While at a ski lodge, Larry Blake sees instructor Karin Borg and decides to sign up for private lessons. The next thing he knows, she is Mrs. Blake. When he announces that he is going back ... See full summary »
This version of the Tolstoy classic lingers longer in Moscow during the weeks that follow the initial meeting of the starstruck lovers-to-be Vronsky and Anna Karenina. The story -- as it unfolds -- also focuses on Kitty, a young woman who is related to Anna's sister-in-law whose marital rift has brought Anna to Moscow. Until Anna shows up, Kitty had hopes of getting Vronsky, who is single and well connected, to propose to her. Ignored by Vronsky, Kitty turns her attention to another suitor, a man who seems to have a lot in common with Tolstoy. Written by
Dale O'Connor <firstname.lastname@example.org>
In a letter dated January 7, 1935 from David O. Selznick to Greta Garbo, Selznick told Garbo that he preferred a George Cukor-directed Dark Victory to Anna Karenina as a starring vehicle for her, and urged her to agree with him. One week later, in a letter to MGM director J. Walter Ruben, Selznick stated that he would do Dark Victory if he succeeded in purchasing the rights to the play at a reasonable cost and if Philip Barry consented to write the screenplay. Selznick pointed to the box office disappointments of Queen Christina (1933) and The Painted Veil (1934) as evidence that Anna Karenina would be an unwise choice for Garbo, and noted that Fredric March, who was "fed up with doing costume pictures," made it known that he would do Anna Karenina only if required to by his studio. Despite Selznick's best efforts to convince Garbo to do Dark Victory, she insisted on doing Anna Karenina, a story she had already done as a silent movie entitled Love (1927). According to a biography of Garbo, she was determined to do Anna Karenina because she did not like what she had heard about Dark Victory, and because she "had immersed herself in Anna Karenina and it was now too late to make an abrupt turnabout." Furthermore, a clause in Garbo's contract gave her the option to refuse to make a film if she disliked the script. See more »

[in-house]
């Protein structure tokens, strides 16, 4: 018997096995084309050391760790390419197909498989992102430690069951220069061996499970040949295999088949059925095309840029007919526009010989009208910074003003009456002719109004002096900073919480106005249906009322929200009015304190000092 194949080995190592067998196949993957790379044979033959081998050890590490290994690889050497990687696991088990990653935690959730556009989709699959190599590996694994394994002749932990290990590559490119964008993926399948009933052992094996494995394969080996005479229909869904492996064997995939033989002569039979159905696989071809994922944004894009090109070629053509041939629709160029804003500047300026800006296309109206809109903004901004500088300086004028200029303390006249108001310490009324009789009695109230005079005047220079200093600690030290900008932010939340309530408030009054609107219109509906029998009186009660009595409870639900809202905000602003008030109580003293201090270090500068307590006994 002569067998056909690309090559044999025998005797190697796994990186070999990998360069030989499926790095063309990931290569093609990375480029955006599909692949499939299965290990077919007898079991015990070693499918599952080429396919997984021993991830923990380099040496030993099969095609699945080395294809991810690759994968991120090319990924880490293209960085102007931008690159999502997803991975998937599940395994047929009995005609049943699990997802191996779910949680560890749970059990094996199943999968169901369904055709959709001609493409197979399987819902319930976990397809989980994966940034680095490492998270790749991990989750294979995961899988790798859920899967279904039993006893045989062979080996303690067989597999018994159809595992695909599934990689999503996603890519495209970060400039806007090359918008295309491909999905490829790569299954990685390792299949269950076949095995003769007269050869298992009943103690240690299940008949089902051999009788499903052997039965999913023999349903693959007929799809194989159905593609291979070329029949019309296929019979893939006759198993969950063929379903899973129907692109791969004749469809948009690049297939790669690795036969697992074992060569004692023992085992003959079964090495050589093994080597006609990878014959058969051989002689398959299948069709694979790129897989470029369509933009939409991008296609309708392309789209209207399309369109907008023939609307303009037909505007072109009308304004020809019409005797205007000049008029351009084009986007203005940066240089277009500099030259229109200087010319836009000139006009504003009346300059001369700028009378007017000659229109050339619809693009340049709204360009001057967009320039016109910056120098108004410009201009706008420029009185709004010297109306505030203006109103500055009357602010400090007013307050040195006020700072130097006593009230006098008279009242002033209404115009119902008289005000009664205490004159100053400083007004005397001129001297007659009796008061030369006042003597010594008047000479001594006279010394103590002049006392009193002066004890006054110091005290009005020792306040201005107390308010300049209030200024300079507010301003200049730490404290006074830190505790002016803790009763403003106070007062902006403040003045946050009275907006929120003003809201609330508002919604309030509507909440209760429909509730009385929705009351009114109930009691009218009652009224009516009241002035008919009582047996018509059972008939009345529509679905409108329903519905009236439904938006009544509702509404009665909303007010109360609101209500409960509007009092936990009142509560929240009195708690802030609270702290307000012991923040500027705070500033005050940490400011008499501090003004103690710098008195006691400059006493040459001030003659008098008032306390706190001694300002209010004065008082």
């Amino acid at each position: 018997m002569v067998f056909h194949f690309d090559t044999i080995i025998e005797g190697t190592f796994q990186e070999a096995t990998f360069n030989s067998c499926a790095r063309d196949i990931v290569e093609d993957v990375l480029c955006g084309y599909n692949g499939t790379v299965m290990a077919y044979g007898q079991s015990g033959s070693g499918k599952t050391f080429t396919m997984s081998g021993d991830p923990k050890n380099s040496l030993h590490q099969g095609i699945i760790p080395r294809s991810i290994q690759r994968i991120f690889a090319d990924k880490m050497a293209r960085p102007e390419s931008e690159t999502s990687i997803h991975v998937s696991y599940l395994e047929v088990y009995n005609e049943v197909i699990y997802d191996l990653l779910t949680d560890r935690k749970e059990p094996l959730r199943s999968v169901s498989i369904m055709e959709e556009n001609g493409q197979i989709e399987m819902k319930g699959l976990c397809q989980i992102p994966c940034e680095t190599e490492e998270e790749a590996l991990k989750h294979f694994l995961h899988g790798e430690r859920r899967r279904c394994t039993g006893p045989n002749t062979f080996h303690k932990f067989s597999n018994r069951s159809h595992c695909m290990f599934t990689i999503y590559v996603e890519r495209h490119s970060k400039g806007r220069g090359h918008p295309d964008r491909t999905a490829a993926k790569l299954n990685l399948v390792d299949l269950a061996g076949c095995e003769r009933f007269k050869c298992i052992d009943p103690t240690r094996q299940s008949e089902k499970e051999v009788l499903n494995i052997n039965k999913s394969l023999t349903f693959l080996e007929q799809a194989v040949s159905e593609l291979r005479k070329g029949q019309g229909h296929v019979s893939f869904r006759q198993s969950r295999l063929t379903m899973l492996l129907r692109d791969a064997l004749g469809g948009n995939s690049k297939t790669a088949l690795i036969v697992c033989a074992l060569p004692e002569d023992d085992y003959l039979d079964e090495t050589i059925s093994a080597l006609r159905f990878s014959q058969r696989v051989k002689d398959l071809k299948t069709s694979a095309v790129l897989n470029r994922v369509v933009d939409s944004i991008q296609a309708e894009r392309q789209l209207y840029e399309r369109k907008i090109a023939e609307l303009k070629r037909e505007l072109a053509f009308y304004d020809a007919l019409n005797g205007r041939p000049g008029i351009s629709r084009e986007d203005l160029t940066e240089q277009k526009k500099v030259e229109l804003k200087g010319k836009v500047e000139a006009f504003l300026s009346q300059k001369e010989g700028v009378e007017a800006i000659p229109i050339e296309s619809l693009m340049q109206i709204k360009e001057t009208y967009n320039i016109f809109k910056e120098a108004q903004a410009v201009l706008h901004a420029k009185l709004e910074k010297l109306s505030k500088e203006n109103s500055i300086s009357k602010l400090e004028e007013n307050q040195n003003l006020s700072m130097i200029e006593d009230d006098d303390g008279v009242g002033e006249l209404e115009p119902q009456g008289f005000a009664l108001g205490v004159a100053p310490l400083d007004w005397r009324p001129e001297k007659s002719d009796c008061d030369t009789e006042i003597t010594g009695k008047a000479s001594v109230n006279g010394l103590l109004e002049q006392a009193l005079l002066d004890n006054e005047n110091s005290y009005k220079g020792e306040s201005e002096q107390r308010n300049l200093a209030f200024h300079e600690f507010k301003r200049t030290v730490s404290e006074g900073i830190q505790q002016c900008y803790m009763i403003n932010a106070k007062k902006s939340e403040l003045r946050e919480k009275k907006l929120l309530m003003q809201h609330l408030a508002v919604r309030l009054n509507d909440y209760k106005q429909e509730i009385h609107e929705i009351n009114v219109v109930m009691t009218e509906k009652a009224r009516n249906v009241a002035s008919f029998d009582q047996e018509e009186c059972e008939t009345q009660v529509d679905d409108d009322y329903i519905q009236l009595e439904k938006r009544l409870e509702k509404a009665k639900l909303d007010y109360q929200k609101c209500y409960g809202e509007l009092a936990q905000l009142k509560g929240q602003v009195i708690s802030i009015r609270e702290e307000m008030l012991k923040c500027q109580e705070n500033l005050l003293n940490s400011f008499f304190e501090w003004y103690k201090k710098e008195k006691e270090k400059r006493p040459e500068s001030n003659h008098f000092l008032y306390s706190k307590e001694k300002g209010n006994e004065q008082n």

Shadows of equipment are visible in the scene where Karenin confronts Anna. See more »
I told my son you were dead. Why do you make me out a tyrant who intervenes between him and you? It's easy for you to play the martyr... and destroy the new life I'm trying to build up for my son and for myself as you destroyed the old. And I shall not permit it.
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Unforgettable Version of Tolstoy's Classic Romance
In Imperial Russia, the aristocratic Anna Karenina (Greta Garbo) travels from Saint Petersburg to Moscow to visit her brother Stiva (Reginald Owen) and she meets the cavalry officer Vronsky (Fredric March), who came with Stiva to the train station to welcome his mother.
After a family reunion where Anna Karenina has a conversation with her sister-in-law Dolly (Phoebe Foster) to help to save Stiva's marriage, Anna is invited to stay for the ball. Anna Karenina is courted by Vronsky, but she decides to return to Saint Petersburg to her loveless marriage because of her beloved son Sergei (Freddie Bartholomew).
However Vronsky follows her and she introduces him to her husband Karenin (Basil Rathbone) at the train station. Vronsky woos her and soon they have a doomed love affair that will lead Anna Karenina to a tragic fate.
"Anna Karenina" (1935) is the first and the unforgettable version of Tolstoy's classic romance. Greta Garbor is perfect in the role of Anna Karenina, a beautiful and aristocratic married woman that falls in love with a man in a society repressive with the women's rights and feelings. The scene where her face appears in a cloud of steam is one of the most beautiful of the cinema history.
The grandiosity and the camera work of the initial scene showing the officer's table and the ball are still very impressive. The heartbreak conclusion of a woman destroyed by her love is very sad. My vote is eight.
Title (Brazil): "Anna Karenina"
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